Winding 32 of inductor 243 has a center-tap 33 which connects directly to signal ground 28. This provides a push-pull output for the operation of push-pull gate 7. One side of this winding is also employed to provide an input to square wave former 3. This second output passes through resistor 34 of a thousand ohms resistance to the base electrode of transistor 35. Transistor 35 functions as an amplifier. The emitter thereof is connected to signal ground 28 and the collector through a resistor 36 to a source of regulated electrical energy having a constant value of the order of twenty Volts. Resistor 36 has a resistance of a few thousand ohms.
The output oscillator 2 is the sine waveshape of FIG. 3. The amplitude thereof is considerably in excess of what amplifier 35 can amplify without distortion and so the waveshape is clipped top and bottom to approximately the square waveshape 11 of FIG. 3. In order that this process be refined for greater rectangularity of the waveform transistor 37 is provided in cascade with transistor 35. The square wave is conveyed from the first to the second transistor through capacitor 38, which capacitor has a capacitance of a few microfarads. Diode 39 completes the path from capacitor 38 to signal ground to protect transistor 37 from reverse signal inputs sufficiently high to damage it. The diode passes any signals having an amplitude much in excess of one volt.
The base and emitter electrodes of transistor 37 are shunted across diode 39, the former also being connected to capacitor 38 and the latter to signal ground 28. The collectorelectrode of transistor 37 is connected to the minus twenty volt terminal 40 through two seriesed resistors 41 and 42, the former having a resistance of the order of a thousand ohms and the latter aresistance of approximately three times this value.
The junction between resistors 41 and 42 is connected to the base of transistor 43, which acts as a current amplifier for the square wave output. The emitter of transistor 43 is connected to signal ground through resistor 44,
which has a resistance of fifteen hundred ohms. The collector of transistor 43 connects to voltage source 40 through resistor 45, which has a resistance of the order of one hundred ohms.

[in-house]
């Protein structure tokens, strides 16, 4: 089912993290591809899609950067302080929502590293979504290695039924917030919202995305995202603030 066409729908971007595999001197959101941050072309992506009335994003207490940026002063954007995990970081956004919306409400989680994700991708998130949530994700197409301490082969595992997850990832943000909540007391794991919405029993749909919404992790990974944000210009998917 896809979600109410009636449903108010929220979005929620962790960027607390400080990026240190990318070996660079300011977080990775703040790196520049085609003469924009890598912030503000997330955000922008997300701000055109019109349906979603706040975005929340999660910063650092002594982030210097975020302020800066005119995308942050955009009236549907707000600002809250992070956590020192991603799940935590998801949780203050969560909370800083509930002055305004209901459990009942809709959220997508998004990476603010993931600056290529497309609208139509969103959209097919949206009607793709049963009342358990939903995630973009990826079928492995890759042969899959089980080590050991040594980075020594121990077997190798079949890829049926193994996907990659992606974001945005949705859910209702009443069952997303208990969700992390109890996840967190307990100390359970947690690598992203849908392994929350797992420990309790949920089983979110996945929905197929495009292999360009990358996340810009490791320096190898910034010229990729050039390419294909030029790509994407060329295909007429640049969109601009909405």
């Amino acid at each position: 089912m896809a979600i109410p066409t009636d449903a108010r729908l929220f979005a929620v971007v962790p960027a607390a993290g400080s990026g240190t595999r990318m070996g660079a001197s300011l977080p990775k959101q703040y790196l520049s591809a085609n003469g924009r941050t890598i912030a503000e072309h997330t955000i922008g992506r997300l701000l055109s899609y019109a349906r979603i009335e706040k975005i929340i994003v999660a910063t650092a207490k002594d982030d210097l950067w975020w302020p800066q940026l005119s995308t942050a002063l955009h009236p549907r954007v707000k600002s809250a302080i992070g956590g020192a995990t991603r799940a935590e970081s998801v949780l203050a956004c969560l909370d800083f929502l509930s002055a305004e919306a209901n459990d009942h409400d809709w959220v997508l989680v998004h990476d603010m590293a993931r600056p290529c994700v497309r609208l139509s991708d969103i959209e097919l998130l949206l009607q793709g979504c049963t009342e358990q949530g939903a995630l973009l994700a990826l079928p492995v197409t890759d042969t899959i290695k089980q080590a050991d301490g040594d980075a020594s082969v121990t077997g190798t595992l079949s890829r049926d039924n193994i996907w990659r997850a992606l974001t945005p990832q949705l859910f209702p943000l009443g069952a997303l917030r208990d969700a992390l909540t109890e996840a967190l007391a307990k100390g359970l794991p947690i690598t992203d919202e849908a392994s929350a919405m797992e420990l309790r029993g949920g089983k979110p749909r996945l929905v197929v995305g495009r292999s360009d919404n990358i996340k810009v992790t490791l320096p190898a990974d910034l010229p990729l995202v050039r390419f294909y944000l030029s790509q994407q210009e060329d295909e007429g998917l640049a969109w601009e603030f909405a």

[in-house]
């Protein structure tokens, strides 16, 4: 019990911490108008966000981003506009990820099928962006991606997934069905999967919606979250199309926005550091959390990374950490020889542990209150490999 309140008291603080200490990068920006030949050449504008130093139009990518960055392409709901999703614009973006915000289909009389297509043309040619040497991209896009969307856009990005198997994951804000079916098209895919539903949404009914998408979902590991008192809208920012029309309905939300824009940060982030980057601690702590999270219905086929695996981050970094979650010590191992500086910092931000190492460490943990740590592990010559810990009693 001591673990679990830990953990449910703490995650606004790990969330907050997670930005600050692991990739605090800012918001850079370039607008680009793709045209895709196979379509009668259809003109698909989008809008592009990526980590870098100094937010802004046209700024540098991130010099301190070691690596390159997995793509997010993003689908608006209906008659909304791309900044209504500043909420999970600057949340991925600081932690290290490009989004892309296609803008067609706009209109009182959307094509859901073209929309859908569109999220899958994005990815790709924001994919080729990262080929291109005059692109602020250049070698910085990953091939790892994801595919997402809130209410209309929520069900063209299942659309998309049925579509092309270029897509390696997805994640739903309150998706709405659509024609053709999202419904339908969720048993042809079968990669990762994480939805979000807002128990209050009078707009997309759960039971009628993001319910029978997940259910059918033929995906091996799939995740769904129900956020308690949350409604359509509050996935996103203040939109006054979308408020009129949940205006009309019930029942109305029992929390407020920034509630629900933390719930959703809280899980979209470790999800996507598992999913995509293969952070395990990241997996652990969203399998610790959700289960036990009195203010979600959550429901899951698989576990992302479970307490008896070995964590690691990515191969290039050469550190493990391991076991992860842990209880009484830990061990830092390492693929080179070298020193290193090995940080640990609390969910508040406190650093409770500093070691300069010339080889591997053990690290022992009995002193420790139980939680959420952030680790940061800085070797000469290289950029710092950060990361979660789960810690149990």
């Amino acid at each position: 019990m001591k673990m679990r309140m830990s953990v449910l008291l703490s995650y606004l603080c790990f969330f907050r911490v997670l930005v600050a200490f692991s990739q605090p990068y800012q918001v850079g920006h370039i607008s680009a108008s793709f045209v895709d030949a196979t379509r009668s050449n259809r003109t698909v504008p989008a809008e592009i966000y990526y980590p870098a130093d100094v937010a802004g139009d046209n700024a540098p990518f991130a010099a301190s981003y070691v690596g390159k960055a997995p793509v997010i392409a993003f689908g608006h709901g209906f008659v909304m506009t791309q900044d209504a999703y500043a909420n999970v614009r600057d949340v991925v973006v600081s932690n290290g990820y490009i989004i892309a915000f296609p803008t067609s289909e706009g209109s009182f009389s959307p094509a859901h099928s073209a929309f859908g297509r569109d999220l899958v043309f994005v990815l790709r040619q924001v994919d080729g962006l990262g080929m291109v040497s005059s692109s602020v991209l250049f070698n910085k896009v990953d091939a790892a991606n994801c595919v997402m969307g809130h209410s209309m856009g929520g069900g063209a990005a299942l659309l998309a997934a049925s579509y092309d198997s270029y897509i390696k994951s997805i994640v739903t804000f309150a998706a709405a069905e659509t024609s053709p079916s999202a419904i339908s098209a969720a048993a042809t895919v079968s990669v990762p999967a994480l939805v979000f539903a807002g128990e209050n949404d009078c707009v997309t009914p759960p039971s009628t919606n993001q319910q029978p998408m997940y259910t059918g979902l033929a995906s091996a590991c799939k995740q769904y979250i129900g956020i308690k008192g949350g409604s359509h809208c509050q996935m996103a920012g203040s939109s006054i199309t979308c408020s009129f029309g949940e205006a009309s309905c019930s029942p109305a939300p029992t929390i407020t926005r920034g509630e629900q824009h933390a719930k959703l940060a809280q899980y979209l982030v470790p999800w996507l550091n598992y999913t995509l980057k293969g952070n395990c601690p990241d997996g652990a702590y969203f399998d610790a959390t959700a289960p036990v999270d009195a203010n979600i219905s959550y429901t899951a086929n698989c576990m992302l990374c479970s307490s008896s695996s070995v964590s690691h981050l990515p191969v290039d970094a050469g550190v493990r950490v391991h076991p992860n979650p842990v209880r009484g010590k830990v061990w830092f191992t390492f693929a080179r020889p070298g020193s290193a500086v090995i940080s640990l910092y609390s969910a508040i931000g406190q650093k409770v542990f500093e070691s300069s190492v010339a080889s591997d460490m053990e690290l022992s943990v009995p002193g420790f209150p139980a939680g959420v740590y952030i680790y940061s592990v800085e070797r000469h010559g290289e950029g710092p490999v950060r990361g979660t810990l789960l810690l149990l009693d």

The square wave signal output is taken from the emitter of transistor 43 via capacitor 46, which has a capacitance of a few microfarads. Modulator, or'chopper, 1 is fed through two transformers 48 and 49, in parallel. The second terminal of each of these transformer primaries 51 and 52 is connected to signal ground.
Transformers 43 and 49 are identical, having approximately a four to one step down ratio in voltage. Each primary 51 and 52 is isolated electrostatically'from the cores thereof by electrostatic shields '50 and 53, which shields are connected to the input signal ground 54. A second pair of electrostatic shields 55, 56 are individually connected to the ground side of secondaries 57, 58 of transformers 48 and 49, respectively.
The opposite sides of secondaries 57, 58 are connected through resistors 59, 6%, each having a resistance of a thousand ohms, to the bases of chopper transistors 61 and 62, respectively. The collector of transistor 61 is connected to the ground side of secondary 57 and the emitter of transistor 62 is also there connected. The collector of transistor 62 is connected to the ground side of secondary 58 and also to one extremity of center-tapped primary 63 of chopper output transformer 64. The emitter of transistor 61 is exclusively connected to the opposite extremity of primary 63. The center-tap of this primary is connected to one input signal terminal 65 and to one terminal of a chopper frequency (the frequency of oscillator 2) bypass capacitor 66, which has a capacitance of the order of two thousand micro-microfarads. The second input signal terminal 67 is connected to the opposite terminal of capacitor 66 and to the grounded side of secondary 57 of transformer 48.
Transformer 64 is also a miniature ferrite core device having a pass band of the order of from ten to one-hundred kilocycles in order to pass the square Wave supplied by current amplifier transistor 43. Secondary 68 of transformer 64 connects directly to a single-ended A.C. amplifier 5, which amplifier has previously been described.